14 found

Year:

  1.  9
    Rachel Zuckert, Herder’s Naturalist Aesthetics New York: Cambridge University Press, 2019 Pp. 266 ISBN 9781108483070 (Hbk) $114.95. [REVIEW]William Eck - 2021 - Kantian Review 26 (1):171-176.
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  2.  5
    The Impossible Possibility of Palmquist’s Kant and Mysticism.Chris L. Firestone - 2021 - Kantian Review 26 (1):99-104.
    Stephen R. Palmquist’s Kant and Mysticism revisits his earlier work on Kant and Swedenborg, arguing that, contrary to standard interpretations, the arguments of Dreams of a Spirit-Seer expand into ‘Critical mysticism’ throughout the Critical philosophy and into the Opus Postumum. Although the beginning portions of Palmquist’s book successfully disturb the standard portrait of Kant as the all-destroyer of metaphysics and religious experience, his argument for critical mysticism is inconclusive. It is impossible to know if his interpretation of the Opus Postumum (...)
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  3.  12
    Obligatory Actions, Obligatory Maxims.Samuel Kahn - 2021 - Kantian Review 26 (1):1-25.
    In this paper, I confront Parfit’s Mixed Maxims Objection. I argue that recent attempts to respond to this objection fail, and I argue that their failure is compounded by the failure of recent attempts to show how the Formula of Universal Law can be used to demarcate the category of obligatory maxims. I then set out my own response to the objection, drawing on remarks from Kant’s Metaphysics of Morals for inspiration and developing a novel account of how the Formula (...)
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  4.  37
    Kant’s Critical Theory of the Best Possible World.Maya Krishnan - 2021 - Kantian Review 26 (1):27-51.
    In this article I argue that the Critical Kant endorses the claim that God creates the best possible world, and that this claim is best understood as committing him to the view that God creates an infinitely valuable world. Kant’s understudied Critical theory of the best possible world differs significantly from his better-known quasi-Leibnizian pre-Critical account insofar as it uses an axiological rather than ontological metric for the goodness of worlds. The axiological metric introduces unique challenges for a Kantian account (...)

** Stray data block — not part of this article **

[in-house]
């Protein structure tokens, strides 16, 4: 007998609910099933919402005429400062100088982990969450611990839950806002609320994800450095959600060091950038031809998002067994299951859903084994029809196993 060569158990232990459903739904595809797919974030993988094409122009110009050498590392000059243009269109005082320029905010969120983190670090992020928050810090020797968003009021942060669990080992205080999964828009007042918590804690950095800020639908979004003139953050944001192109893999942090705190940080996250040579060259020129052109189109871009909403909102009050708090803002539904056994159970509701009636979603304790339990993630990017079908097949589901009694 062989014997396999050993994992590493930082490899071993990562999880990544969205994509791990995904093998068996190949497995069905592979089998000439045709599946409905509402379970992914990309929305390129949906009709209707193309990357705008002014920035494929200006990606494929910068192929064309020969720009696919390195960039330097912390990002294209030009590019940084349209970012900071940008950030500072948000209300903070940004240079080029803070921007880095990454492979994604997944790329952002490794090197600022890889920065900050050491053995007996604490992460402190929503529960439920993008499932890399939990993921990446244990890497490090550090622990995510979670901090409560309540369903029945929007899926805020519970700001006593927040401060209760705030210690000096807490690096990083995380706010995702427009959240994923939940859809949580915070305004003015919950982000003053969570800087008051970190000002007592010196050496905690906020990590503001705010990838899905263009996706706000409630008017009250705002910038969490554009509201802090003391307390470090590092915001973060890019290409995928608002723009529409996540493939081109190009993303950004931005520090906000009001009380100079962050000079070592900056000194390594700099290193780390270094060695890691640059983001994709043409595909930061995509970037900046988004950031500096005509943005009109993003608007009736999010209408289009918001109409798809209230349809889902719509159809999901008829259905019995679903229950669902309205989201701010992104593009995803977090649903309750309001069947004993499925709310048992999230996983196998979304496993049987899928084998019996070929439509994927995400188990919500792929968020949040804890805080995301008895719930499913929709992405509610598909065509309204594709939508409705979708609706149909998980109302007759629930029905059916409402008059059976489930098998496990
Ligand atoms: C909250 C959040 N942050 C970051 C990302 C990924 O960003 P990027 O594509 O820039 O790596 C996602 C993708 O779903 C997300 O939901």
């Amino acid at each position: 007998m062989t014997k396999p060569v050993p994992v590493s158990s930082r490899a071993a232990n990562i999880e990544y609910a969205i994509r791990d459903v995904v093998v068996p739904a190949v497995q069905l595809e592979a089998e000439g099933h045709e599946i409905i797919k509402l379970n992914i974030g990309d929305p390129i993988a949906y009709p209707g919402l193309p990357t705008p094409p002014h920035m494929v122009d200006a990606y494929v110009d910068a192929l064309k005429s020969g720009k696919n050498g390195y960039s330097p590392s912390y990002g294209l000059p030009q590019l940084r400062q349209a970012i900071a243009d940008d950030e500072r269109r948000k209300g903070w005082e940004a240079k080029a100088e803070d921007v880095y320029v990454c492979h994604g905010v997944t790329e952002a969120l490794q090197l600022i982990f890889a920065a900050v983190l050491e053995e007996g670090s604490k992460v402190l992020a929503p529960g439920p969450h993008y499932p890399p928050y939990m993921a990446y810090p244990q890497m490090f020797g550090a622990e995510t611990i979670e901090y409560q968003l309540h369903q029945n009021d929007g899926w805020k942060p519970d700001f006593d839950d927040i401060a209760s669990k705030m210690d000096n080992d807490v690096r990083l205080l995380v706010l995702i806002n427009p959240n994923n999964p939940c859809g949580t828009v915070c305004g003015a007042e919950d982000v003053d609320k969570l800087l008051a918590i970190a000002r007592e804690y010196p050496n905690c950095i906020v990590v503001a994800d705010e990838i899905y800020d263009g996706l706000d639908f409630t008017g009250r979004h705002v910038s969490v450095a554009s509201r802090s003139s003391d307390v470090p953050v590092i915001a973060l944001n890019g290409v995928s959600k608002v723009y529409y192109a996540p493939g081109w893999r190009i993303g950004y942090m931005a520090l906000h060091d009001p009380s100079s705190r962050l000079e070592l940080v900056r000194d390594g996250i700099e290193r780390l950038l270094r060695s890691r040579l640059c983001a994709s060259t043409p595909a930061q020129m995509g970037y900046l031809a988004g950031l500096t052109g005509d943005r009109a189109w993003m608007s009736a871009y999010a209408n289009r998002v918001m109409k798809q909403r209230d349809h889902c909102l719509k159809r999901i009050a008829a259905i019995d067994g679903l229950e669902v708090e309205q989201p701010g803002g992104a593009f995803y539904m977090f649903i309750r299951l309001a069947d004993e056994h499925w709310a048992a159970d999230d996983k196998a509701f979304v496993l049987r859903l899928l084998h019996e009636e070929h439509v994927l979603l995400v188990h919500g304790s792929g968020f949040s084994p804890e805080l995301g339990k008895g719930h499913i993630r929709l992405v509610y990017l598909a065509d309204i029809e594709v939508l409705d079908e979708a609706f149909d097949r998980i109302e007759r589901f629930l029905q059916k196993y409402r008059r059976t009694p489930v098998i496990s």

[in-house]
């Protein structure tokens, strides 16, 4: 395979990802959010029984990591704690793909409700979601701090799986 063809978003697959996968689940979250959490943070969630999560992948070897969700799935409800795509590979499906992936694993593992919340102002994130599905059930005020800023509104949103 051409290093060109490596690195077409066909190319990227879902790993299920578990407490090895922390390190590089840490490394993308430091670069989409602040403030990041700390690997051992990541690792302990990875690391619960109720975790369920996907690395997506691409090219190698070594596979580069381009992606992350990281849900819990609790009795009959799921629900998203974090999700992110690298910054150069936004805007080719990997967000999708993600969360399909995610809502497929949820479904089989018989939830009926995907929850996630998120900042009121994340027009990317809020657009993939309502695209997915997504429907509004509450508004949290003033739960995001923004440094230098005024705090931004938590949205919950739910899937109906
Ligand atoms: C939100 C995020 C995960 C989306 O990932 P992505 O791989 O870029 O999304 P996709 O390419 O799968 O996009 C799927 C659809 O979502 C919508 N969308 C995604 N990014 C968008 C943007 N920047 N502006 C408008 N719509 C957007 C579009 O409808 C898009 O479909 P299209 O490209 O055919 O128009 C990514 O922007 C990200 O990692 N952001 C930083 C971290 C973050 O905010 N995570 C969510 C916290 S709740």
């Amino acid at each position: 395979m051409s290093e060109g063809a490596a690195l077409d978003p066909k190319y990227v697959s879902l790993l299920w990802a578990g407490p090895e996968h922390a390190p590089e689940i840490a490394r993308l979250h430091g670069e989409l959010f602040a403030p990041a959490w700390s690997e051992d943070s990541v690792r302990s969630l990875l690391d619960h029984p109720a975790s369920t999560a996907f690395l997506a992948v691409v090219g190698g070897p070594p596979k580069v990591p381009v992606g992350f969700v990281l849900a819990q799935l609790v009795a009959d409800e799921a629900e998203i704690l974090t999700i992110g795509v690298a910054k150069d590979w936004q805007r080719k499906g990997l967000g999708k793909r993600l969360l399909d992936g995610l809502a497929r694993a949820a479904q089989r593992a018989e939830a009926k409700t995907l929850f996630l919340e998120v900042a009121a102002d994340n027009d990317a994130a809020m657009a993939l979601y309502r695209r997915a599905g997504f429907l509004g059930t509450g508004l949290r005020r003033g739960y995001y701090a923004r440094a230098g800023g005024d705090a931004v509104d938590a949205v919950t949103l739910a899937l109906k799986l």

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  5.  7
    Daniel O. Dahlstrom (Ed.), Kant and His German Contemporaries, Vol. 2, Aesthetics, History, Politics, and Religion. Cambridge: Cambridge University Press, 2018. Pp. Xii + 285. ISBN 9781107178168 (Hbk) $105.00. [REVIEW]Robert B. Louden - 2021 - Kantian Review 26 (1):163-168.
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  6.  10
    Kant and the Need for Orientational and Contextual Thinking: Applying Reflective Judgement to Aesthetics and to the Comprehension of Human Life.Rudolf A. Makkreel - 2021 - Kantian Review 26 (1):53-78.
    This essay explores the relation between worldly orientation and rational comprehension in Kant. Both require subjective grounds of differentiation that were eventually developed into a contextualizing principle for reflective judgement. This kind of judgement can proceed either inductively to find new universals or by analogy to symbolically link different objective spheres. I will argue that the basic orientational function of reflective judgement is to modally differentiate the formal horizonal contexts of field, territory, domain and habitat laid out in the Introduction (...)
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  7.  7
    Dreams of a Spirit-Seer and Kant’s Critical Method: Comments on Stephen R. Palmquist’s Kant and Mysticism.J. Colin McQuillan - 2021 - Kantian Review 26 (1):113-117.
    In his new book, Kant and Mysticism, Stephen Palmquist argues that Kant had already formulated his critical method by the mid-1760s and that it emerged from his reflections on Swedenborg’s mystical visions. In order to evaluate these claims, I consider Kant’s correspondence with Charlotte von Knobloch and Moses Mendelssohn before and after the publication of Dreams of a Spirit-Seer; the context in which Kant published Dreams; and the method he employs when he discusses Swedenborg’s visions in that work. I conclude (...)